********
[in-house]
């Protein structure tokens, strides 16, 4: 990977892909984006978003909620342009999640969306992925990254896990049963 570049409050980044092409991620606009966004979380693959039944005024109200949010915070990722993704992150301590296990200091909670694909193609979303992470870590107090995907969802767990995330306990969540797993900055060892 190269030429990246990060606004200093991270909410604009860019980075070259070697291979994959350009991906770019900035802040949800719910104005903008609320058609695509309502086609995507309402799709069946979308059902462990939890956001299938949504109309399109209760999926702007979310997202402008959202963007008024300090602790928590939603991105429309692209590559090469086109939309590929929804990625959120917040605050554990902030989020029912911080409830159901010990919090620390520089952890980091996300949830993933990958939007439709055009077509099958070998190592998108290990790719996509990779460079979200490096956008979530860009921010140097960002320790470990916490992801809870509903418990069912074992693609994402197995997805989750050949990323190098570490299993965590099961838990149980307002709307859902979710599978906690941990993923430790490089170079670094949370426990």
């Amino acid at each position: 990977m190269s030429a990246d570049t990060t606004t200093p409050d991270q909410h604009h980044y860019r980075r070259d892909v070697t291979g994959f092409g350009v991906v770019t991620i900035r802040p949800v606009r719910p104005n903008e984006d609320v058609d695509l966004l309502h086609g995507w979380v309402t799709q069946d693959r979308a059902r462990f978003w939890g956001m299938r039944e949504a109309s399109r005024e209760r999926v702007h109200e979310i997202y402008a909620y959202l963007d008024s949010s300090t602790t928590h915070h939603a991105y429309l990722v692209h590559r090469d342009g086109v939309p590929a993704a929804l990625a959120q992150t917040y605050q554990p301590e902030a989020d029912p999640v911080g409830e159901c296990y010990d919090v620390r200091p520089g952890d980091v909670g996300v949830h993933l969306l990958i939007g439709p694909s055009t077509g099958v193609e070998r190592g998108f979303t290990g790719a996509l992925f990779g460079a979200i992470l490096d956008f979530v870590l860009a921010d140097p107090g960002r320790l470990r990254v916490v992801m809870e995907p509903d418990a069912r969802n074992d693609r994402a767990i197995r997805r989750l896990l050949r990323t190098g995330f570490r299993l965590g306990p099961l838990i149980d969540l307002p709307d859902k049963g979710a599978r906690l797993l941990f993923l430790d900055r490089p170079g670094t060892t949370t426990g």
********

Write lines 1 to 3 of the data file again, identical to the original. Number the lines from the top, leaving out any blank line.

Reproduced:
[in-house]
């Protein structure tokens, strides 16, 4: 990977892909984006978003909620342009999640969306992925990254896990049963 570049409050980044092409991620606009966004979380693959039944005024109200949010915070990722993704992150301590296990200091909670694909193609979303992470870590107090995907969802767990995330306990969540797993900055060892 190269030429990246990060606004200093991270909410604009860019980075070259070697291979994959350009991906770019900035802040949800719910104005903008609320058609695509309502086609995507309402799709069946979308059902462990939890956001299938949504109309399109209760999926702007979310997202402008959202963007008024300090602790928590939603991105429309692209590559090469086109939309590929929804990625959120917040605050554990902030989020029912911080409830159901010990919090620390520089952890980091996300949830993933990958939007439709055009077509099958070998190592998108290990790719996509990779460079979200490096956008979530860009921010140097960002320790470990916490992801809870509903418990069912074992693609994402197995997805989750050949990323190098570490299993965590099961838990149980307002709307859902979710599978906690941990993923430790490089170079670094949370426990």
């Amino acid at each position: 990977m190269s030429a990246d570049t990060t606004t200093p409050d991270q909410h604009h980044y860019r980075r070259d892909v070697t291979g994959f092409g350009v991906v770019t991620i900035r802040p949800v606009r719910p104005n903008e984006d609320v058609d695509l966004l309502h086609g995507w979380v309402t799709q069946d693959r979308a059902r462990f978003w939890g956001m299938r039944e949504a109309s399109r005024e209760r999926v702007h109200e979310i997202y402008a909620y959202l963007d008024s949010s300090t602790t928590h915070h939603a991105y429309l990722v692209h590559r090469d342009g086109v939309p590929a993704a929804l990625a959120q992150t917040y605050q554990p301590e902030a989020d029912p999640v911080g409830e159901c296990y010990d919090v620390r200091p520089g952890d980091v909670g996300v949830h993933l969306l990958i939007g439709p694909s055009t077509g099958v193609e070998r190592g998108f979303t290990g790719a996509l992925f990779g460079a979200i992470l490096d956008f979530v870590l860009a921010d140097p107090g960002r320790l470990r990254v916490v992801m809870e995907p509903d418990a069912r969802n074992d693609r994402a767990i197995r997805r989750l896990l050949r990323t190098g995330f570490r299993l965590g306990p099961l838990i149980d969540l307002p709307d859902k049963g979710a599978r906690l797993l941990f993923l430790d900055r490089p170079g670094t060892t949370t426990g």